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Title: Molecular basis for maize as a risk factor for oesophageal cancer in a South African population
Author: Pink, Ryan
ISNI:       0000 0001 3490 9608
Awarding Body: Cranfield University
Current Institution: Cranfield University
Date of Award: 2007
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Throughout the world squamous cell carcinoma of the oesophagus seems to be an increasing problem. There is a huge variation in prevalence globally; locations such as Japan, Iran, China and Finland can have ten times the prevalence compared to other western countries. One place that is hugely affected is Transkei, a 16,000 square mile area of South Africa. Some of the factors proposed to be implicated with squamous cell carcinoma in this region include tobacco smoking, alcohol consumption, bacterial infections and fungal infection of common food crops. In addition, the ‘Sammon theory’ links carcinogenesis in Transkei to the high consumption of maize by the population. Through a chain of reactions it is postulated that a component of maize inhibits the breakdown of growth factors, which have already been implicated in cancer. This study investigates the Transkei population and updates the Sammon theory with current research to predict a theory at a molecular level. This theory is then tested with novel research to show PGE2, shown here in high concentrations in gastric fluid samples, directly increases the proliferation of oesophageal cell lines. Gastric fluid samples from the Transkei population are then shown to have a mitogenic effect on oesophageal cells, supporting a theory that gastric fluid regurgitation commonly found in this population predisposes them to cancer. Further experimentation on the expression of related proteins shows how high PGE2 may increase its own production by increasing COX 2 expression, leading to a positive feedback loop causing constant proliferative stimulation of the oesophageal squamous tissue in the presence of the COX 2 substrate, aracadonic acid. Therefore this thesis suggests that a high maize diet provides the correct conditions for regurgitation of increased concentrations of PGE2 into the oesophagus leading to squamous hyper-proliferation over long periods of time through self stimulated production, which would normally have ceased over a much shorter time if only localised PGE2 was produced through natural restitution.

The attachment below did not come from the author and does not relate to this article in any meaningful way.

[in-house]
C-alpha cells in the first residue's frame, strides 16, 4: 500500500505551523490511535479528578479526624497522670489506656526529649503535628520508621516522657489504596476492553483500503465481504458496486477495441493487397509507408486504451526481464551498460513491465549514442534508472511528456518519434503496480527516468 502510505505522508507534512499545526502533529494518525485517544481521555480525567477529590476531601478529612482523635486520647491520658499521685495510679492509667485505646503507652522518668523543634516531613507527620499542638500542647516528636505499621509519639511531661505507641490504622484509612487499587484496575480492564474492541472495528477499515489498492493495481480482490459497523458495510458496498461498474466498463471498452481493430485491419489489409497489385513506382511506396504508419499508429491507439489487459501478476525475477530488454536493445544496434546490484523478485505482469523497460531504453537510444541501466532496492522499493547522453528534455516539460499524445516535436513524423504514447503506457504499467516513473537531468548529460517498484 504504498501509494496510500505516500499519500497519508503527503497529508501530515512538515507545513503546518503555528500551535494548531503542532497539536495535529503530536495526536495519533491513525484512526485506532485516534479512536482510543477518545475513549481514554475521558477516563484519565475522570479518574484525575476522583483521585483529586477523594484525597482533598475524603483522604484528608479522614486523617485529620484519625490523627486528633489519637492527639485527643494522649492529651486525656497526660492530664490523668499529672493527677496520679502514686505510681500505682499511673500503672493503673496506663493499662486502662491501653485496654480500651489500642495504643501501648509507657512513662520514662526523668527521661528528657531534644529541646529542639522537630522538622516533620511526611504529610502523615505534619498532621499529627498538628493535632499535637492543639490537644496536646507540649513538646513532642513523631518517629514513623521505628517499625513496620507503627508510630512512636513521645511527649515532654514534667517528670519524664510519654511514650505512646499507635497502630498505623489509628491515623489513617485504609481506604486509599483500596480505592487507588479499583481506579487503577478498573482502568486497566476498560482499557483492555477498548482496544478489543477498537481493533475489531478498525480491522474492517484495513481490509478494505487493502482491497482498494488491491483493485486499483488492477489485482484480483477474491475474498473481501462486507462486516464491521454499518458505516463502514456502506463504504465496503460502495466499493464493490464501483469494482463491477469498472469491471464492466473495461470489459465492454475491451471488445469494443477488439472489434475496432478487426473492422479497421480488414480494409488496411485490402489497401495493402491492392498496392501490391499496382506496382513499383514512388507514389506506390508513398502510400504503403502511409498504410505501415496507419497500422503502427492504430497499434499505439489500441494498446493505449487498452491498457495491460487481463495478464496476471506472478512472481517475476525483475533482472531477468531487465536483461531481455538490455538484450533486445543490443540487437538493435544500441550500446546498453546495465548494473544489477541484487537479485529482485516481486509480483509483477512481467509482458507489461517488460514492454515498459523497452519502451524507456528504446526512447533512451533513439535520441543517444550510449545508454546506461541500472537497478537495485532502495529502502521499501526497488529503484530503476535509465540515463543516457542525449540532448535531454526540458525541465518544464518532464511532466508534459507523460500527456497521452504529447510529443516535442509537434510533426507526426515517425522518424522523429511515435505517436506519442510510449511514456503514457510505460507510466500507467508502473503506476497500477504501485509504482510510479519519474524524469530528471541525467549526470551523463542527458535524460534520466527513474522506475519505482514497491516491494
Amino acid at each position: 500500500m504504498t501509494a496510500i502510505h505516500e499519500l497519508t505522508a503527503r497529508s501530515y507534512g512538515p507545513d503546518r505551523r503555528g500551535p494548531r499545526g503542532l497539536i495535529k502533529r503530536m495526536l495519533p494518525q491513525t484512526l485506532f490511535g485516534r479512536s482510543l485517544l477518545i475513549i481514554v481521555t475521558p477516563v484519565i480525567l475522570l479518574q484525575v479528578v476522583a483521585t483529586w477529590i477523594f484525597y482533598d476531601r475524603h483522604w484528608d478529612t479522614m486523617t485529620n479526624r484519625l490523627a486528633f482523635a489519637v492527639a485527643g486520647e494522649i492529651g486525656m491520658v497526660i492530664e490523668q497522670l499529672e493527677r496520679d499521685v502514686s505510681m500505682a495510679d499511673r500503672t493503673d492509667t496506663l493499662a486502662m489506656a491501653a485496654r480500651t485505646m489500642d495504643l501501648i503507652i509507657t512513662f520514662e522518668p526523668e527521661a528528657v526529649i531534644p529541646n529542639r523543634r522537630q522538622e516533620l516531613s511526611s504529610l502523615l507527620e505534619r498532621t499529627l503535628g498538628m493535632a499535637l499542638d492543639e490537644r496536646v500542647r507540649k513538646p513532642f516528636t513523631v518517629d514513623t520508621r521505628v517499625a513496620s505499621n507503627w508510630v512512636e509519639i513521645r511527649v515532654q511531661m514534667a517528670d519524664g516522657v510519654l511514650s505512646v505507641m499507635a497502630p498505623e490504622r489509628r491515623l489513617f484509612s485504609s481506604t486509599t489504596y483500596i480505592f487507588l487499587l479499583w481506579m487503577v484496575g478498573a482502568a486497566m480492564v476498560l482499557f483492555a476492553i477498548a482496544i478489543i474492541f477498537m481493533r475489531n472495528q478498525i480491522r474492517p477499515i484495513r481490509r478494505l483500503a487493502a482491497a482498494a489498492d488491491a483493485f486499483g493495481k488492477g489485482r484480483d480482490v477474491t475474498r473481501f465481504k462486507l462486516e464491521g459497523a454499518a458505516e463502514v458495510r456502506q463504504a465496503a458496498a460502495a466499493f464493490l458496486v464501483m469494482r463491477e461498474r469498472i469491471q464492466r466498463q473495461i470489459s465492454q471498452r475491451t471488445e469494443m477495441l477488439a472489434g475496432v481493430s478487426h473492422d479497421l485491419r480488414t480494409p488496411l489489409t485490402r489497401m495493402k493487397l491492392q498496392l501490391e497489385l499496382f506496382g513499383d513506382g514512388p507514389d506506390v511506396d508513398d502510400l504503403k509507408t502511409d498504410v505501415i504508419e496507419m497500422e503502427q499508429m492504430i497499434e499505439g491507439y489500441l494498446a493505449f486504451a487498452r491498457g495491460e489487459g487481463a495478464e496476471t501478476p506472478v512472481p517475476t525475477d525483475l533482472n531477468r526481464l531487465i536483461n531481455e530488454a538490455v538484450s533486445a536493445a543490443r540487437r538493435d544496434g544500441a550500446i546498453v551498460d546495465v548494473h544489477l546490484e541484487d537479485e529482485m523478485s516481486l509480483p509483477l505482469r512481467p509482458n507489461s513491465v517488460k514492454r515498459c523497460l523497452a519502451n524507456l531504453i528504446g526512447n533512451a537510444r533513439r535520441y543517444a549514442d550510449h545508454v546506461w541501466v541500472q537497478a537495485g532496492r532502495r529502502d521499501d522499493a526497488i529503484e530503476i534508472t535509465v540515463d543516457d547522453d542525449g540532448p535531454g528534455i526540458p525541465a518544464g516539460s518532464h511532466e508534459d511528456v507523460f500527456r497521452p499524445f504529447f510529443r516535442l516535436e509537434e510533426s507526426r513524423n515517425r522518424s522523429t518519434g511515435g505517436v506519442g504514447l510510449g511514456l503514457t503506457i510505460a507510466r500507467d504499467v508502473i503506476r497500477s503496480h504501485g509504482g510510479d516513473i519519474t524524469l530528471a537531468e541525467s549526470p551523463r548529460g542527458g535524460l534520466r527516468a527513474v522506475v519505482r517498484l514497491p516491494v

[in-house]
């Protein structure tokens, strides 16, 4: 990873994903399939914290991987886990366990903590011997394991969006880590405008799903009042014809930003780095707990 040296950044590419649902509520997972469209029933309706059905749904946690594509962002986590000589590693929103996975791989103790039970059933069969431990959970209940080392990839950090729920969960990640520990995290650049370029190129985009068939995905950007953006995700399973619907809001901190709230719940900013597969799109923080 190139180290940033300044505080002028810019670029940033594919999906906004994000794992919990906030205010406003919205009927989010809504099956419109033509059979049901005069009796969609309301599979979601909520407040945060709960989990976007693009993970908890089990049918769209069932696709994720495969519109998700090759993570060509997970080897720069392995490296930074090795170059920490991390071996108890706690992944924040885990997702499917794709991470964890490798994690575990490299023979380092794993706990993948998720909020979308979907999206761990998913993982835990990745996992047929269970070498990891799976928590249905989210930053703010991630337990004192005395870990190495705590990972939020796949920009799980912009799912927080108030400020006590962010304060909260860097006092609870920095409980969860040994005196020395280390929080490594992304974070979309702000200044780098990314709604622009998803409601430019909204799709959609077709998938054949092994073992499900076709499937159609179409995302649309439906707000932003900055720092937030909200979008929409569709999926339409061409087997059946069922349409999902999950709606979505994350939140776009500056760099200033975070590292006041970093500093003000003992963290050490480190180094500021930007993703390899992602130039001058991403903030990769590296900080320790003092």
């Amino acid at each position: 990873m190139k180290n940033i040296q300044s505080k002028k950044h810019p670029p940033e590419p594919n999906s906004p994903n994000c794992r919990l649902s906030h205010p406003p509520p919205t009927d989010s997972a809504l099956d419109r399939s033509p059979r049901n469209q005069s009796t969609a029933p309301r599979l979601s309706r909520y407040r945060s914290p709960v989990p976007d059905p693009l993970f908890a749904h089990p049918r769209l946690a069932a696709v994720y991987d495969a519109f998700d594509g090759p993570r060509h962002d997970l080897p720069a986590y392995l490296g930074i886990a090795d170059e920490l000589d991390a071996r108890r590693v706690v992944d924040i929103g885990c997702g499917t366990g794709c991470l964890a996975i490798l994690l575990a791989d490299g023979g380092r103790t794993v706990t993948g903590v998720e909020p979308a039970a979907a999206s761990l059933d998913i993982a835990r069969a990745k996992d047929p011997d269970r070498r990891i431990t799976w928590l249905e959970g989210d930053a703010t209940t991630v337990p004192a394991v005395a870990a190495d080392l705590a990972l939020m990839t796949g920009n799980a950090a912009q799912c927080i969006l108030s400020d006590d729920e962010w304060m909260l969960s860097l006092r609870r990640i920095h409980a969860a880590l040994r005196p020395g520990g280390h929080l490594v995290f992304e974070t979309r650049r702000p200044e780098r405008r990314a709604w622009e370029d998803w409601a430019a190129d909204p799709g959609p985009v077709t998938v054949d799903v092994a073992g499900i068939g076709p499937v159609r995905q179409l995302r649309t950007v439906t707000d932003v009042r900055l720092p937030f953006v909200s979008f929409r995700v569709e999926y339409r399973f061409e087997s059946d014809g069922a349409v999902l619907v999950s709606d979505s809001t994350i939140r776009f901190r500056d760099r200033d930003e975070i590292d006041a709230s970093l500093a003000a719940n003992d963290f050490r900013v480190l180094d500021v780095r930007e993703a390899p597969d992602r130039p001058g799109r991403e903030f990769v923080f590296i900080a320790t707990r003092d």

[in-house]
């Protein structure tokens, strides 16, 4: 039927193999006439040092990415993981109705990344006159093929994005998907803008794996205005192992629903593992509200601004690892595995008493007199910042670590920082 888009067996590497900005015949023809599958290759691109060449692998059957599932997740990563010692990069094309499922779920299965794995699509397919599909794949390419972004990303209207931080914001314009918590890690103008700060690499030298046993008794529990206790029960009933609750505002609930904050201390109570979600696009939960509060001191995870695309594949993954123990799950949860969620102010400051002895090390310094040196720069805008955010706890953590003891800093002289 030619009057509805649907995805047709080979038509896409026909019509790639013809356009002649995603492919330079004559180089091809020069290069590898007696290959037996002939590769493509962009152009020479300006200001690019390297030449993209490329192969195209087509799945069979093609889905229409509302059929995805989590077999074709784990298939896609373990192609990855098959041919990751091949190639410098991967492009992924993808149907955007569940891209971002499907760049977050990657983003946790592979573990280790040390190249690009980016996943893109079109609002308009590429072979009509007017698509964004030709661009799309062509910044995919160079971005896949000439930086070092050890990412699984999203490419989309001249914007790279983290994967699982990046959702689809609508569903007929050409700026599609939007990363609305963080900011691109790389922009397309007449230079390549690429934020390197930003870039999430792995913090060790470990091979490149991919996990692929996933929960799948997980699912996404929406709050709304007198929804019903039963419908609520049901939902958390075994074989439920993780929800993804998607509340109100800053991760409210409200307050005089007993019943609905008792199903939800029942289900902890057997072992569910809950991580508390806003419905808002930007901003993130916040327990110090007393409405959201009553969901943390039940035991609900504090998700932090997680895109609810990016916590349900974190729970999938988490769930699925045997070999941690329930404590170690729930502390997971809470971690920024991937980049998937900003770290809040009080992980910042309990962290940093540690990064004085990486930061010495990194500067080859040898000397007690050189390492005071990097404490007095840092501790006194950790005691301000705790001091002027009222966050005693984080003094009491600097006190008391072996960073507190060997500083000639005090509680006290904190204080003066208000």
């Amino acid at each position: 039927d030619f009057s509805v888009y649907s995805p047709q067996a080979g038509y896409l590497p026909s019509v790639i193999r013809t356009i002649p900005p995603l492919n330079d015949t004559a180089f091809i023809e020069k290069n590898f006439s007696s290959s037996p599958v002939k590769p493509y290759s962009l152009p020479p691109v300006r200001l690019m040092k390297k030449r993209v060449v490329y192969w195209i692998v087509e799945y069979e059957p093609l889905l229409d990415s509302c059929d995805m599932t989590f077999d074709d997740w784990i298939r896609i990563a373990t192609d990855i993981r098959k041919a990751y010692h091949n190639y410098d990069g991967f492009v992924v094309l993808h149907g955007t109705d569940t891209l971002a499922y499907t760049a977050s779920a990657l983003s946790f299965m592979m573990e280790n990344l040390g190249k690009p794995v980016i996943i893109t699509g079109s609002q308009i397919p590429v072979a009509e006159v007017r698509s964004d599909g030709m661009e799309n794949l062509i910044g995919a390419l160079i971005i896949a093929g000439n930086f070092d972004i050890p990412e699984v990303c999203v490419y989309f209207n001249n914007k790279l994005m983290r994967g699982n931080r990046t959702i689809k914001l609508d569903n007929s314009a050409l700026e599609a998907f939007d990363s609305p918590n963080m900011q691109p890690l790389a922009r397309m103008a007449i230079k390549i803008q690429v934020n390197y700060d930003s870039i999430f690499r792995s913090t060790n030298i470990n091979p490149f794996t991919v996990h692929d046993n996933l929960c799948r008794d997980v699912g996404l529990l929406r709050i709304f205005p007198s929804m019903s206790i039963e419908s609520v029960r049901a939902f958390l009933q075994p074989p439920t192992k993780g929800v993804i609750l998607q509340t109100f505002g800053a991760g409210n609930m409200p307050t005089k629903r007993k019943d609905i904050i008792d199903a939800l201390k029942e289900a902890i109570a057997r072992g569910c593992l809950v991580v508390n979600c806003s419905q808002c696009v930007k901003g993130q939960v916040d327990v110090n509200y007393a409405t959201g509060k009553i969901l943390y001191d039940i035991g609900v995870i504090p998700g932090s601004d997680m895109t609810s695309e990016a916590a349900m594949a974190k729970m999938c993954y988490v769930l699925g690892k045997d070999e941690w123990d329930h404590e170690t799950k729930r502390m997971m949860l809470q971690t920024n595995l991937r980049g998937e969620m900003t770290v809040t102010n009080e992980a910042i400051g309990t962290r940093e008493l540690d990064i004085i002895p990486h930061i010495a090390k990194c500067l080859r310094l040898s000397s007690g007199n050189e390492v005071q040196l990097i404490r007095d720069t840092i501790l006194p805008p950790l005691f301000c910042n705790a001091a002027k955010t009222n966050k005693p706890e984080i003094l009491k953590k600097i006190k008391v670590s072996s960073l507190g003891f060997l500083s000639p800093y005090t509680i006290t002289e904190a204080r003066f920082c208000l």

Supervisor: Woodman, Anthony C. ; Bailey, Tracey A. ; Sammon, A. Sponsor: Not available
Qualification Name: Thesis (Ph.D.) Qualification Level: Doctoral
EThOS ID:  DOI: Not available